What happened to Pluto?

 

New telescope technologies began to reveal far-off objects even larger than Pluto – were these planets, or not?  The International Astronomical Union (IAU) appointed a panel to decide on a new definition.

 

The panel proposed:

A planet is a celestial body that

(a) is in orbit around a star, and

(b) has sufficient mass for its self-gravity to overcome rigid body forces so that it assumes a hydrostatic equilibrium (nearly round) shape, and

(c) is neither a star nor a satellite of a planet.

 

This gives us 12  "planets" in the current Solar System, adding Ceres (which originally was a planet), Charon (Pluto-Charon would be a "double-planet") and 2003 UB313 (also known as Xena).  And who knows how many other "planets" remain to be discovered?

 

About 2,500 scientists meeting in Prague in August 2006 had the deciding vote.  On the last day of the meeting, they added another condition for a celestial body to qualify as a planet:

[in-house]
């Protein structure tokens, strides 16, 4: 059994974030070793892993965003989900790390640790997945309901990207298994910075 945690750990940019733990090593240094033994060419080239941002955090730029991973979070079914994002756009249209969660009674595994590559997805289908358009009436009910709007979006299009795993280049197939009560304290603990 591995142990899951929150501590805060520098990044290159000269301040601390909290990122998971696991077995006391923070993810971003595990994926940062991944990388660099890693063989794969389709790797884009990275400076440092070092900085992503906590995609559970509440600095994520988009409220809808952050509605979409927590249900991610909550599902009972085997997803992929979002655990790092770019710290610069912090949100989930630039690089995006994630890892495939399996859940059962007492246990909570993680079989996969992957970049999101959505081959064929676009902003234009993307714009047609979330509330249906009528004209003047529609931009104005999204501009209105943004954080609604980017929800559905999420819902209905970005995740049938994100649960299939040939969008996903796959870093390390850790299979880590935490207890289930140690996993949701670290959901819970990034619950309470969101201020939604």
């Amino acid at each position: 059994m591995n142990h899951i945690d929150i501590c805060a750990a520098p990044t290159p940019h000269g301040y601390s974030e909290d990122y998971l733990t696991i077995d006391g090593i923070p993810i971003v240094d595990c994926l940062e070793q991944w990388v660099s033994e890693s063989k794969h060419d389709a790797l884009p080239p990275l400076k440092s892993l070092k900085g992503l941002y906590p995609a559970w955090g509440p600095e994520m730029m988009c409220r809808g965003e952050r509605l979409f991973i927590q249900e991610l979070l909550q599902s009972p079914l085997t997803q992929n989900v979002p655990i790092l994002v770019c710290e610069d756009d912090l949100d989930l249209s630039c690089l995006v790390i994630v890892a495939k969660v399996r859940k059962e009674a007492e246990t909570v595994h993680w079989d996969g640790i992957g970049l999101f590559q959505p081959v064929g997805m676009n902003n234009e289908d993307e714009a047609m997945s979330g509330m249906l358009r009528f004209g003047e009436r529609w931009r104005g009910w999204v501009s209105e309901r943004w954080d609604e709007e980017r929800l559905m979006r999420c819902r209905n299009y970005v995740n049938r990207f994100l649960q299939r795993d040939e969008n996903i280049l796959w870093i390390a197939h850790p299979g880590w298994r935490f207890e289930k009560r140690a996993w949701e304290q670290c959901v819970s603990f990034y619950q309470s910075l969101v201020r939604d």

(a) it must be in orbit around the Sun (or another star);

 (b) it must be large enough that it takes on a nearly round shape;

 (c) it has cleared its orbit of other objects.

 

Pluto, which was discovered in 1930 by the American Clyde Tombaugh, was automatically disqualified because its highly elliptical orbit overlaps with that of Neptune. It will join a new category of “dwarf planets.”  Pluto is further away and much smaller than the eight other "traditional" planets. At just 2,360km (1,467 miles) across, it is smaller even than some moons in the Solar System.  Since the early 1990s, astronomers have found several objects of similar size in an outer region of the Solar System called the Kuiper Belt. Xena, 3,000km (1,864 miles) across, is larger than Pluto.

 

The demotion is likely to upset the public, who have become accustomed to a particular view of the Solar System.

 

"I have a slight tear in my eye today, yes; but at the end of the day we have to describe the Solar System as it really is, not as we would like it to be," said Professor Iwan Williams, chair of the IAU panel.

 

 

3 September 2006